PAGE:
Date of Award


Degree Name

Doctor of Philosophy


Computer Science


Modern mobile ad-hoc networks (MANETs) frequently consist of nodes which exhibit a wide range of autonomy needs. This is particularly true in the settings where MANETs are model compelling, i.e. battlefield, response & rescue, and contexts requiring rapid deployment of mobile users. The time-critical nature of the underlying circumstances frequently requires deployment of both manned and unmanned nodes, and a coordination structure which provides prioritized tasking to them.

In classic ad-hoc networks settings, it is assumed that all nodes are autonomous and do not depend in any case on other nodes. In this research work, contrarily to this design, we propose introducing the notion of cooperation between nodes which results in a new design of an ad-hoc network: Non-Autonomous ad-hoc network. In such network, mobile nodes are classified into two classes: cooperative versus non-cooperative nodes. Cooperative nodes behave in such a way that they can either adjust their locations within the network based on pre-assigned movement budget, and/or switch to different radio frequency channel during data transmission in case of cognitive radio capable mobile nodes. The goal of this proposed cooperative model is to improve the overall network performance by providing better Quality of Services (QoS). The QoS parameter considered in this work is the Bit Error Rate (BER) of the wireless channel, which is a good metric that accurately represents the wireless channel conditions.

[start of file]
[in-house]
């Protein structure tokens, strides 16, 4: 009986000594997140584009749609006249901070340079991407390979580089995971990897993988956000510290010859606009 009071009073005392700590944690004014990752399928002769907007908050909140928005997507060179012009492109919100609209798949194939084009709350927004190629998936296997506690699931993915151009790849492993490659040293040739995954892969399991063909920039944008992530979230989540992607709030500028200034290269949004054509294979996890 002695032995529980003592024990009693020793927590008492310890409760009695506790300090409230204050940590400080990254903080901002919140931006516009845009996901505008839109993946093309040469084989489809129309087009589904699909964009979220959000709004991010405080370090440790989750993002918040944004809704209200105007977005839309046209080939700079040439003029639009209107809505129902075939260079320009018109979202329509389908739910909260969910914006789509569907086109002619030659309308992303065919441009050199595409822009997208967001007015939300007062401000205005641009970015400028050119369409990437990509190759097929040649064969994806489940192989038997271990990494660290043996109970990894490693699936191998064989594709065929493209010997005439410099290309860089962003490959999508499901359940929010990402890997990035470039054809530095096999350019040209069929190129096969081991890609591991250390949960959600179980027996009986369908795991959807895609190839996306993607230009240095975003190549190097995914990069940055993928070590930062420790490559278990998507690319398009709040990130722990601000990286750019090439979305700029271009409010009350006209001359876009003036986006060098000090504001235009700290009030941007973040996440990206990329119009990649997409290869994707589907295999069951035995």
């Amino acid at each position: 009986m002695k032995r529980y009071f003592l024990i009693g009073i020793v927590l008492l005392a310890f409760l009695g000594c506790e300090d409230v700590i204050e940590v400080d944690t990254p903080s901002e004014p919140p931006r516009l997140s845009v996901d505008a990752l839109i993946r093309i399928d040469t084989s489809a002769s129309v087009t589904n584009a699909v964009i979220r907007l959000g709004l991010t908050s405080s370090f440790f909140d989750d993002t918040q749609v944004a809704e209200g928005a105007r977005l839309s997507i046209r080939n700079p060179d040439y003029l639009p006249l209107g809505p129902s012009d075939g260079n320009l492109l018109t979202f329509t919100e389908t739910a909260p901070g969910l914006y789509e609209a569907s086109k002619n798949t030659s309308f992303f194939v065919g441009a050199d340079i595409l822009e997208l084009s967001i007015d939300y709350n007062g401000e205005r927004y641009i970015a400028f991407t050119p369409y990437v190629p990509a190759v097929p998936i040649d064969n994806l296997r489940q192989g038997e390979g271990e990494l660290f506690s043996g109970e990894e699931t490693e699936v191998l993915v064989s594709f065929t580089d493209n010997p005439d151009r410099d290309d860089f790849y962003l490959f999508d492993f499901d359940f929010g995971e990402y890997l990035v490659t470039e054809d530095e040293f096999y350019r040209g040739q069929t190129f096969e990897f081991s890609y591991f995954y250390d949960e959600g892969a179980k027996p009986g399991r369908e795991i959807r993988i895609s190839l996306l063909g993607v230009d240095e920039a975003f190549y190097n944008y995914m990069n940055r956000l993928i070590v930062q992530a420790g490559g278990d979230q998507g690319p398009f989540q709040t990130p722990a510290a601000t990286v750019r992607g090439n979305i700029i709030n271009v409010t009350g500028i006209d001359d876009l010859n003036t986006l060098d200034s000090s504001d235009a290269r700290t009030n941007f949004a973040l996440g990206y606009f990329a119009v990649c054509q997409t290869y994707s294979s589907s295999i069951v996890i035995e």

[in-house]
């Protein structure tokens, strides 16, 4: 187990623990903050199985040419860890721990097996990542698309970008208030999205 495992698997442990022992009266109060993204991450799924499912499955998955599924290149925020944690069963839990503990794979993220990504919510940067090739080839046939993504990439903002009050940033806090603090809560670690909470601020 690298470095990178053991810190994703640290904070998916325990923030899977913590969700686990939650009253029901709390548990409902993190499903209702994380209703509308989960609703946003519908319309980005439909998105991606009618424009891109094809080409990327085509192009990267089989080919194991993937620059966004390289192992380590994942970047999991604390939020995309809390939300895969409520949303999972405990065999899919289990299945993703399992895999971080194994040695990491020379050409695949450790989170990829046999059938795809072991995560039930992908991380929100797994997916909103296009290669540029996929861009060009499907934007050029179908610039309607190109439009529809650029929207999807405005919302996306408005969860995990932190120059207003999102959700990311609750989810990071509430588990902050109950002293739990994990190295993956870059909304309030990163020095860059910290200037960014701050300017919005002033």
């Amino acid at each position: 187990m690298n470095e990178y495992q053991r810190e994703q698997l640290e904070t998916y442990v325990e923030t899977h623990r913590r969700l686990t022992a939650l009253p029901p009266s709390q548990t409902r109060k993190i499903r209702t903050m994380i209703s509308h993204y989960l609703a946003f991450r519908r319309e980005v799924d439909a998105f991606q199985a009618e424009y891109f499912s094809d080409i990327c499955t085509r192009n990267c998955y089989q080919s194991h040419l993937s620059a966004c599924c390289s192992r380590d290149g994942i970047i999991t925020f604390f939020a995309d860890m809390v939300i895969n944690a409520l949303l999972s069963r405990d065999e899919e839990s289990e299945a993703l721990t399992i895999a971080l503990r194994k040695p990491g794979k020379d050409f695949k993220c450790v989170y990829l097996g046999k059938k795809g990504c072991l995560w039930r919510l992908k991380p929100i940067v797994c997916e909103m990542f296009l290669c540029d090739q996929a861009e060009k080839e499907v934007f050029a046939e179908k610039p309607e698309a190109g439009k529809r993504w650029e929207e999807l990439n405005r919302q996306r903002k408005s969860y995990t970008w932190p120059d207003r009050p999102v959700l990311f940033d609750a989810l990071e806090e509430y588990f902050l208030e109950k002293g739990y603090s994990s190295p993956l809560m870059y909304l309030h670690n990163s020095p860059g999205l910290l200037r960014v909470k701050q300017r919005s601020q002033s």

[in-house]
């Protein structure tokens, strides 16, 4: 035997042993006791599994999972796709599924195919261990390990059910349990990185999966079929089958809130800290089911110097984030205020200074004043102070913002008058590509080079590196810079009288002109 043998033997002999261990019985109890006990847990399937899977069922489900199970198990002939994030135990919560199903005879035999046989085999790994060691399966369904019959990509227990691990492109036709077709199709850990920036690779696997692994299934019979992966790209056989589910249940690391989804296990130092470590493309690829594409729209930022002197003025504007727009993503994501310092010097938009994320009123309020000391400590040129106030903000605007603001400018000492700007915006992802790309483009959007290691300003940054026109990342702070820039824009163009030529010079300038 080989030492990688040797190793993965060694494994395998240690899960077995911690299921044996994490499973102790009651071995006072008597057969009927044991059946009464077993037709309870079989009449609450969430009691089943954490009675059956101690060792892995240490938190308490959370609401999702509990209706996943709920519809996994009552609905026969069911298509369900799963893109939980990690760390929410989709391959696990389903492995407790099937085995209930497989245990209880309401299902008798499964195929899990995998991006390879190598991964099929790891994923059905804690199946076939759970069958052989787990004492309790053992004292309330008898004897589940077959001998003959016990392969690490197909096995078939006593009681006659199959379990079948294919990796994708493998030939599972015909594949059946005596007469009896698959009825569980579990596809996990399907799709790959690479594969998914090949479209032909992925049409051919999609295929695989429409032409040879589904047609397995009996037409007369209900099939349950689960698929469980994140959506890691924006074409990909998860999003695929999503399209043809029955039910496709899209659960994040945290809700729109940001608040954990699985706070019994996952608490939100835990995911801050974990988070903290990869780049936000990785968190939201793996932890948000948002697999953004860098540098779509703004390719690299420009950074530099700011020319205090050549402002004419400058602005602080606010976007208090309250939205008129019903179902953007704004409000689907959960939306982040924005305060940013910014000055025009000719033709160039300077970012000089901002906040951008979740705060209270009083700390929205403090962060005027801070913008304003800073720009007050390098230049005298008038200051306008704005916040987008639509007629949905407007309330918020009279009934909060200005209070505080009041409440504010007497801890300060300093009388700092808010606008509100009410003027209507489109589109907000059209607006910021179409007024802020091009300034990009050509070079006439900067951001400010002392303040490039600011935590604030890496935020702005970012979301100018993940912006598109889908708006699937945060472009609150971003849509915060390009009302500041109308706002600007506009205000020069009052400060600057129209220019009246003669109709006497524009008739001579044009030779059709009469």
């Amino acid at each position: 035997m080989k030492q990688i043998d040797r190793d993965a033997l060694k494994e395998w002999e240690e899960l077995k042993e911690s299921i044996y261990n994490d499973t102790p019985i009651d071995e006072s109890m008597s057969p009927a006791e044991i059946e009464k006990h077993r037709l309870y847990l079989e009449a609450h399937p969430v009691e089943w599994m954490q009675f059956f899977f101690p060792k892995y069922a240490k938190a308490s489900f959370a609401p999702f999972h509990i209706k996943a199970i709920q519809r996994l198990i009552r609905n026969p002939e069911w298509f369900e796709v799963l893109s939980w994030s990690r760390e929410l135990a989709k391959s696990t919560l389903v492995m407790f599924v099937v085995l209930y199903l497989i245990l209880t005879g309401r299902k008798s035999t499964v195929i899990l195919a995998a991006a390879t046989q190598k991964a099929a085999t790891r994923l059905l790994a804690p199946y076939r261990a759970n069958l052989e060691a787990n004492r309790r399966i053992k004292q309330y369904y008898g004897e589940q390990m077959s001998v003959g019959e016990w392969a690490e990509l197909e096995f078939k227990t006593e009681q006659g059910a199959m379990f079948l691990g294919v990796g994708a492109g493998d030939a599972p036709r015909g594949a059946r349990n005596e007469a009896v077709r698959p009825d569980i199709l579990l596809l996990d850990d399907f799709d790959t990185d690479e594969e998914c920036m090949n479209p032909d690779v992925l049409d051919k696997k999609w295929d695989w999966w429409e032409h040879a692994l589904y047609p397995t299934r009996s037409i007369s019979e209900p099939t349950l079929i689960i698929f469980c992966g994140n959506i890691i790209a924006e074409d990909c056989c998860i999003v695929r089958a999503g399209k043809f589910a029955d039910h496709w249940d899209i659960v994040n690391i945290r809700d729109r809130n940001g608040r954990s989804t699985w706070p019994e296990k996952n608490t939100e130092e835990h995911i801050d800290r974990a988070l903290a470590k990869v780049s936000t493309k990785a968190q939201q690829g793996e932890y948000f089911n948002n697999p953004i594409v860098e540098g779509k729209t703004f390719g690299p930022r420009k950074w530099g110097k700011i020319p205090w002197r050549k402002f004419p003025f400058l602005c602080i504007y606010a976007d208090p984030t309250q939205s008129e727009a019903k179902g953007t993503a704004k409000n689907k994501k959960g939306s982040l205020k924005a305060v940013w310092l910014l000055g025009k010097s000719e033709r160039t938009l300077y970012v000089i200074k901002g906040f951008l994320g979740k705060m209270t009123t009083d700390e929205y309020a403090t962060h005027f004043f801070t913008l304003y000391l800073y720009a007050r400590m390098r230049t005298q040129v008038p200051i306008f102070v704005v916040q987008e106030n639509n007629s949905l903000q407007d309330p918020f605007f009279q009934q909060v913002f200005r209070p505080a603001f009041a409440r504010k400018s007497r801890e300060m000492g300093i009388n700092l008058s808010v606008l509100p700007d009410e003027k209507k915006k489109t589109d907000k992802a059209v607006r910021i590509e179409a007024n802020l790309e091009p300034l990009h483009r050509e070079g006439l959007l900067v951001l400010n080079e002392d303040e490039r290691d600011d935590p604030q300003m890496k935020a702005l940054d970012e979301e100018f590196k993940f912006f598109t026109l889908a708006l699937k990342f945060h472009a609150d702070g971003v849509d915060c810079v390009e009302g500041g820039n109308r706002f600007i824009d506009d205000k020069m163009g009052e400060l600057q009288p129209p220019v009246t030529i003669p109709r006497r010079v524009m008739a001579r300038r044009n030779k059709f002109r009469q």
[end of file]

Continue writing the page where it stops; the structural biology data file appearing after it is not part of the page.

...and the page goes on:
Access Setting

Dissertation-Open Access